He reports the account given to him by the main person concerned: "Often, Chuck Berry and him were in the same line-up. They would fight with their respective promoters to decide who would close the show. One day, one of them thought that Chuck Berry's name was perhaps more impressive than Jerry Lee Lewis'. It's not in his nature to be humble so when he agreed to let him finish the show, everyone should have known a storm was coming. Jerry did his usual show and at the end, during Great Balls of fire, no one saw the Coke bottle, full of gasoline, that he was bringing back. At the end of the song, he threw the bottle on the piano and set it on fire."
The day when… Jerry Lee Lewis showed up in front of Elvis' residence with a gun
When some music critics of the time speak of rivalry between the King and the Killer, the latter has always preferred to evoke a frank camaraderie. On November 22, 1976, however, Elvis called the police so that agents could arrest Jerry Lee Lewis, standing in front of his Graceland estate. After a very drunken evening, the Killer had decided to go to Graceland, on a whim. He had arrived at the gates of the mansion quite drunk and, above all, with a gun. Friendship isn't everything.
The day when… Jerry Lee Lewis inaugurated the Rock and Roll Hall Of Fame
The Killer was one of the very first inductees into the Rock and Roll Hall of Fame, during the inaugural ceremony held on January 27, 1986. By his side? Little Richard, Elvis Presley, Chuck Berry, James Brown or Ray Charles.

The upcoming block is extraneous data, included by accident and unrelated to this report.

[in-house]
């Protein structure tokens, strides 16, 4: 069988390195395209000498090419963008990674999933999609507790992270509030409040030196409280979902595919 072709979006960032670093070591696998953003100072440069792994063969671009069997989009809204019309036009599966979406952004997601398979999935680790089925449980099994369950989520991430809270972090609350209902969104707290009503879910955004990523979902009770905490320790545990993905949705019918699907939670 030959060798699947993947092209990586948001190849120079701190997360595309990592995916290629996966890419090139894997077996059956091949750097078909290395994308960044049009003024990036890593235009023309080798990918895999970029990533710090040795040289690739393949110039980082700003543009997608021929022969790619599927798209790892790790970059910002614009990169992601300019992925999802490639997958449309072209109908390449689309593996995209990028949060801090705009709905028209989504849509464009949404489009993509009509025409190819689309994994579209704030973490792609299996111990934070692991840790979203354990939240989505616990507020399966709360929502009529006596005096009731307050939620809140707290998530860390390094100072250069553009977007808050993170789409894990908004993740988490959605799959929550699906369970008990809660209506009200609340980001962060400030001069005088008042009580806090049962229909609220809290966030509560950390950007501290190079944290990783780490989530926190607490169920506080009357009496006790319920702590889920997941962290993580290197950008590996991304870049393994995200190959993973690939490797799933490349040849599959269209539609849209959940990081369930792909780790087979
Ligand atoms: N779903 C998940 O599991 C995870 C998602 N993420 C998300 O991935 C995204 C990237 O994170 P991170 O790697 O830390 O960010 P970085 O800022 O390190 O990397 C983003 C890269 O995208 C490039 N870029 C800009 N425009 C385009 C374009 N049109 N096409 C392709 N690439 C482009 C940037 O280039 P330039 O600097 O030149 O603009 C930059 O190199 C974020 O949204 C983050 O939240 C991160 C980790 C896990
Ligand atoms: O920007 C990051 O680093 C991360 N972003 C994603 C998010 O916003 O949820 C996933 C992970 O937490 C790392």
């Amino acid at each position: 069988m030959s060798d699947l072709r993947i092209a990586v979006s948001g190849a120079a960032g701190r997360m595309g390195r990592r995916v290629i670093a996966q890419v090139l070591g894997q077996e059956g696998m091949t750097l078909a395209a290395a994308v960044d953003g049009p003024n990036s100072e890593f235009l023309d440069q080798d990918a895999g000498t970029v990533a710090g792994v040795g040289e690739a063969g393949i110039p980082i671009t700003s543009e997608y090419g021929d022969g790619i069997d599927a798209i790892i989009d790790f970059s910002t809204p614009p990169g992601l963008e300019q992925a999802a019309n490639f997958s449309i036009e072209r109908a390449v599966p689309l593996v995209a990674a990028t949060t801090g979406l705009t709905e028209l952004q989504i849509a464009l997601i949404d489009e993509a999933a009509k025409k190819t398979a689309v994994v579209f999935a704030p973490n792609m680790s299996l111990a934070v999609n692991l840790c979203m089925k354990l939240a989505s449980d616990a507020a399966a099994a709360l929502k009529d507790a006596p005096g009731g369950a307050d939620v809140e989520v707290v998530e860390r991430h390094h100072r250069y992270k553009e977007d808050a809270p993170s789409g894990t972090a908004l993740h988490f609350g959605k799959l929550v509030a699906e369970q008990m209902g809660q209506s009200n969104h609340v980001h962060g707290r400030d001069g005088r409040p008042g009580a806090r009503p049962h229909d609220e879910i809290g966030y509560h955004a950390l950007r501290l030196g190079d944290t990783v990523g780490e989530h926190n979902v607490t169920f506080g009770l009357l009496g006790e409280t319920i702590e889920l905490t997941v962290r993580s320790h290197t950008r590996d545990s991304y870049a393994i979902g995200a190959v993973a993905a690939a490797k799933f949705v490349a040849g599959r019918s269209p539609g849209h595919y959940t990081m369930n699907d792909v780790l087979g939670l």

The day when … Jerry Lee Lewis was made into a movie for the first time
1989. Jim McBride decided to put into images the dazzling success – and the descent into hell – of Jerry Lee Lewis with a daring bias: to adapt the "uncensored" biography written by the ex-wife of the rocker, Myra Gale Brown, a first cousin he married when she was 13 years old. The announcement of this union has extinguished the career of the rocker for several years.
Served by a five-star cast (Dennis Quaid and Winona Ryder in the title roles), the film is not unanimous because of its cartoonish vision of the life of rock stars. It was like a cartoon; a grandiloquent portrait," says Rick Bragg. The doubts and demons of Jerry Lee Lewis can't be dug up in a movie that can be shown to thirteen-year-olds."
In fact, the events of the Killer's life would be more appropriate for a PG-13 movie. Two of his seven wives died under murky circumstances. Two of his children died, accidentally. In addition to the dramas of his life, his notorious setbacks have left him in debt and ruined as his career has gone downhill. He was sued by the U.S. tax authorities on several occasions. His addictions to alcohol and drugs have considerably degraded his health, causing him in particular serious problems of ulcers. In 2019, he suffered a stroke. A year earlier, he was still performing at festivals, singing the dark and provocative lyrics set to the danceable tunes that made him a hit.
Trouble in Mind, perhaps, will unlock some of the Killer's mysteries. Rick Bragg insists on the torments that haunted the artist, until the twilight of his life: "He wanted so much to enjoy everything. In the process, he broke his body, he broke his heart, he paid terrible prices. And the one thing that never left him, never abandoned him, was talent."